MEPs push for law to make public broadcasters fully autonomous of governments

Wide ramifications for Maltese public broadcaster and historic link to central government, with European law that would lay down transparent methods of editorial and directorial appointments

A TVM news studio (Photo: TVM)
A TVM news studio (Photo: TVM)

A committee of MEPs has approved a draft bill that will go to the vote in the European Parliament, to force EU member states to ensure independent structures for public and national broadcasters.

The law could have wide ramifications for Malta’s national broadcaster, whose close control by central government has been a bone of contention for decades since the liberalisation of the broadcast media.

Under the compromise text that MEPs will now vote on, member states will have to ensure – either by law or actions – that public broadcasters have full autonomy and editorial independence from governmental, political, economic or private vested interest.

Member states will be told to ensure the principles of “independence, accountability, effectiveness, transparency and openness” are respected in public broadcaster’s management structures by appointing them in a transparent, open and non-discriminatory procedure.

Directors’ terms will also be established in national law and be sufficient to ensure effective independence of the public media service provider.

Member States will also have to ensure that public service media providers have “adequate, sustainable and predictable financial resources on a multiannual basis for the fulfilment of their public service remit.”

An independent authority will determine the financial needs appropriate for public service media providers.

The adopted text for the European Media Freedom Act needs to be confirmed by the full Parliament, with a vote scheduled during the 2-5 October plenary, before MEPs can commence discussions with the Council on the final shape of the law.

“The European Media Freedom Act aims to establish greater diversity, freedom, and editorial independence for European media outlets,” said German MEP and rapporteur Sabine Verheyen (EPP). “Media freedom is seriously under threat in several EU countries – this is why the new law needs to pack a punch, not just pay lip service. We strengthened the Commission’s proposal to significantly safeguard media independence and protect journalists while at the same time not weakening our unique cultural differences.”

The Nationalist candidate for Europe Peter Agius, who referenced the law in recent months, said the law could be a step in depoliticising Malta’s PBS. “MEPs are making it clear that no head of news, editor or directors at PBS should be appointed by the government based on political criteria, but there must be an objective and transparent selection process open to all.”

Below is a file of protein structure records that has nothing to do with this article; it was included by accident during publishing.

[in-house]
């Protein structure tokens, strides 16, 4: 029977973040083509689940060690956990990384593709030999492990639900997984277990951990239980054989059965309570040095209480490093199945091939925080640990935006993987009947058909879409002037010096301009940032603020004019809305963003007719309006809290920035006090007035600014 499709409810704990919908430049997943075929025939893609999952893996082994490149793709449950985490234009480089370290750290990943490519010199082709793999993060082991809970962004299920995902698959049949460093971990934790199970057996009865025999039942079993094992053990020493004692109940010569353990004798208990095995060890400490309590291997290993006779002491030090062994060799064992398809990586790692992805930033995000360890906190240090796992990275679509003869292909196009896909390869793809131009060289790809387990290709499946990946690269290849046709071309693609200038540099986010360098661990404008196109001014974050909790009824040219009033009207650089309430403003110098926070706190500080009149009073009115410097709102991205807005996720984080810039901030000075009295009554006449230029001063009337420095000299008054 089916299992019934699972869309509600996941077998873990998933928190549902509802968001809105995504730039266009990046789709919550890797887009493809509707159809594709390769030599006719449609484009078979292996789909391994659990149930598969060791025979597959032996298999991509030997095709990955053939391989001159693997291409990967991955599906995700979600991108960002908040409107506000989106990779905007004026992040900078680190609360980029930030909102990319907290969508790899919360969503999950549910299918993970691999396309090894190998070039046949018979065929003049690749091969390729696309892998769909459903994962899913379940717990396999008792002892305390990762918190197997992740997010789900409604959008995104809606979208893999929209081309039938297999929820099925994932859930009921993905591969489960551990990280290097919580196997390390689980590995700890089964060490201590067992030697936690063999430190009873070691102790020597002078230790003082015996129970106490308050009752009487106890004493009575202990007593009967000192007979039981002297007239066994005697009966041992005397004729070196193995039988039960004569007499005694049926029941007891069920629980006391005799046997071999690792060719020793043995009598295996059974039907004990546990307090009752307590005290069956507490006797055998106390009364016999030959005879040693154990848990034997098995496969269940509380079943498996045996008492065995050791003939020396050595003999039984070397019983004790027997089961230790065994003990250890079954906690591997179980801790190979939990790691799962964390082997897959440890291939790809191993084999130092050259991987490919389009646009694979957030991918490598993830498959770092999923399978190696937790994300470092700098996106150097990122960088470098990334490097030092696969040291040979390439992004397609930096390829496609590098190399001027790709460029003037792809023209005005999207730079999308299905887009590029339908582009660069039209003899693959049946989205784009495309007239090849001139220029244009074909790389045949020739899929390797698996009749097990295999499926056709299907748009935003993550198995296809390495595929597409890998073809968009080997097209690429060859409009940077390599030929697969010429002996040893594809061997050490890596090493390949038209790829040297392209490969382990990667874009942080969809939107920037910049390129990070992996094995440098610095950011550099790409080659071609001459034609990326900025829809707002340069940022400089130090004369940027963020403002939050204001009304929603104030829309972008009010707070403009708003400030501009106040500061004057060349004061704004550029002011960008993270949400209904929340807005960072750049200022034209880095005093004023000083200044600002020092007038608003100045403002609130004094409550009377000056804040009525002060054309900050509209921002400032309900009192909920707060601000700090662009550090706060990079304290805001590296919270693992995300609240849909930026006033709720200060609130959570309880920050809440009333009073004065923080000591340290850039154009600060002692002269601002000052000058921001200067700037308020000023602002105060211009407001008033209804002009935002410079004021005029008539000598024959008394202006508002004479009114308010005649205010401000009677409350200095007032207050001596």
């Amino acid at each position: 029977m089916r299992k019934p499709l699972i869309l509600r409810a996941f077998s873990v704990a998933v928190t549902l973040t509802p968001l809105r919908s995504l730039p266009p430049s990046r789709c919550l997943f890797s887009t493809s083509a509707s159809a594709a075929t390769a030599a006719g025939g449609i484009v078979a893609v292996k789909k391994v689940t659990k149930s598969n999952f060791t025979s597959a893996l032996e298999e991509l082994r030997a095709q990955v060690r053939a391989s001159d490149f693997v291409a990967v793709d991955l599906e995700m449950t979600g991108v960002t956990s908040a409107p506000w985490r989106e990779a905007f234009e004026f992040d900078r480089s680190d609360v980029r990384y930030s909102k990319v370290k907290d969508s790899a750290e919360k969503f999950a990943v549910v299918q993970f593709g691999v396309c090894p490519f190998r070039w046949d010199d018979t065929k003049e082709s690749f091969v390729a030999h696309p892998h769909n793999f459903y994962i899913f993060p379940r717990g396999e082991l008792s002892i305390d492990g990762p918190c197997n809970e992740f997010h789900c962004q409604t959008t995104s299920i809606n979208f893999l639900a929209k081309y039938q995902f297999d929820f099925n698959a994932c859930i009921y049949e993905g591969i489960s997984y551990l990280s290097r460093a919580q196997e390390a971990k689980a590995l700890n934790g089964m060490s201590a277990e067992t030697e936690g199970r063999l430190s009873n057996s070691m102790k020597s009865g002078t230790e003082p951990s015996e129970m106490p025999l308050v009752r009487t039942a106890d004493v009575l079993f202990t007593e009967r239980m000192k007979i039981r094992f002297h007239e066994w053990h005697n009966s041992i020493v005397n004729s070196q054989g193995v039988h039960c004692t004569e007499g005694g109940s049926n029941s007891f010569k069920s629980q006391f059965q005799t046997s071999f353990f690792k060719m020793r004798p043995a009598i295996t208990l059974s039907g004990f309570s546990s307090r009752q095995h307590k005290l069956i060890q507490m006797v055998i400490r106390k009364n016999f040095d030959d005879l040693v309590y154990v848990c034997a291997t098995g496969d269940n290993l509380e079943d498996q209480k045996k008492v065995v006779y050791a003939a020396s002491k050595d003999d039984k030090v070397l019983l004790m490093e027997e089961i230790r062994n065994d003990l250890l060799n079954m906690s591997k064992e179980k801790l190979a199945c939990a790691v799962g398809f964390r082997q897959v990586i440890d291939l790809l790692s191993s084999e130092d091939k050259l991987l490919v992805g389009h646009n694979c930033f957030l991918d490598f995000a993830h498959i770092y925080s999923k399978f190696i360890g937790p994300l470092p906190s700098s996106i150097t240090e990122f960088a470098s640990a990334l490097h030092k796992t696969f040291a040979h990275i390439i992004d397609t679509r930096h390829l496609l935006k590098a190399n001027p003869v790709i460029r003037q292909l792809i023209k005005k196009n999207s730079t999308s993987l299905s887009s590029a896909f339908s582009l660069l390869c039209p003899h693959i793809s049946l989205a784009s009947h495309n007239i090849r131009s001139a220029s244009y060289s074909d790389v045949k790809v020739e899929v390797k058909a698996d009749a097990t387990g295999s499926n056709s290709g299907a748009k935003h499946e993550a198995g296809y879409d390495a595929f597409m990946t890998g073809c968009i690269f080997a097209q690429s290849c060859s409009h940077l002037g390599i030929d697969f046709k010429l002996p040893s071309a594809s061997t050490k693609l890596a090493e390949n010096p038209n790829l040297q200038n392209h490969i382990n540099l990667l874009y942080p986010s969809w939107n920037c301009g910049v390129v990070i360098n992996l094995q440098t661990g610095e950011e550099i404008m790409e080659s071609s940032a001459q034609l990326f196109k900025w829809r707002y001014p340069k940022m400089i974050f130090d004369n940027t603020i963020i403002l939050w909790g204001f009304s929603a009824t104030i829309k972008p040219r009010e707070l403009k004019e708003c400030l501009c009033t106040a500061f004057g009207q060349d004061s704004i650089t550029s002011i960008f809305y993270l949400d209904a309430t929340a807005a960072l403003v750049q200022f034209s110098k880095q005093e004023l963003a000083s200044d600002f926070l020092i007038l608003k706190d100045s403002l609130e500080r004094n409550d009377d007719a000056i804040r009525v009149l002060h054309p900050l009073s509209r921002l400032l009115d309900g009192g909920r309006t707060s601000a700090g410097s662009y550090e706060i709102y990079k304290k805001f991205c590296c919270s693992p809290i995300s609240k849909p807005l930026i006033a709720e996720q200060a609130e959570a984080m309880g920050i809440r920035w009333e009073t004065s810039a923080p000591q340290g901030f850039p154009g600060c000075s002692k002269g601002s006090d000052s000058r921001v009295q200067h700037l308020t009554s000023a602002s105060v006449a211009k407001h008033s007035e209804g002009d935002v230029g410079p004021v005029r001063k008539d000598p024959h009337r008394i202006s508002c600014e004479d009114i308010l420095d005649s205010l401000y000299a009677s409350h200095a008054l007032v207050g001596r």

Agius said the compromise text on the all-important Article 5 was actually proposed by the European S&D. “What the socialists want is actually out of synch with what the Labour government does in Malta, where PBS is a puppet of Castille.”

The Nationalist Party regularly files protests to the Broadcasting Authority over impartiality complaints on the PBS news bulletin.


Other provisions

In their draft position on the European Media Freedom Act, adopted on Thursday by 24 votes in favour, 3 against and 4 abstentions, MEPs proposed to cap public advertising allocated to a single media provider, online platform or a search engine to 15% of the total advertising budget allocated by that authority in a given EU country.

To assess media independence, MEPs want to oblige outlets to publish information on who owns them and on whoever benefits from it, directly or indirectly. They also want them to report on state advertising and state financial support, including when they receive public funds from non-EU countries.

MEPs also want to oblige media service providers to report on any potential conflict of interest and on any attempts of interference in editorial decisions.

MEPs want the European Board for Media Services (the Board) – a new EU body to be set up by the act – to be legally and functionally independent from the Commission and able to act on its own, not only at the Commission’s request. Finally, they want an independent “expert group”, representing the views of the media sector and including civil society, to feed into the work of the Board.

Ewropej Funded by the European Union

This article is part of a content series called Ewropej. This is a multi-newsroom initiative part-funded by the European Parliament to bring the work of the EP closer to the citizens of Malta and keep them informed about matters that affect their daily lives. This article reflects only the author’s view. The action was co-financed by the European Union in the frame of the European Parliament's grant programme in the field of communication. The European Parliament was not involved in its preparation and is, in no case, responsible for or bound by the information or opinions expressed in the context of this action. In accordance with applicable law, the authors, interviewed people, publishers or programme broadcasters are solely responsible. The European Parliament can also not be held liable for direct or indirect damage that may result from the implementation of the action.

More in Ewropej 2024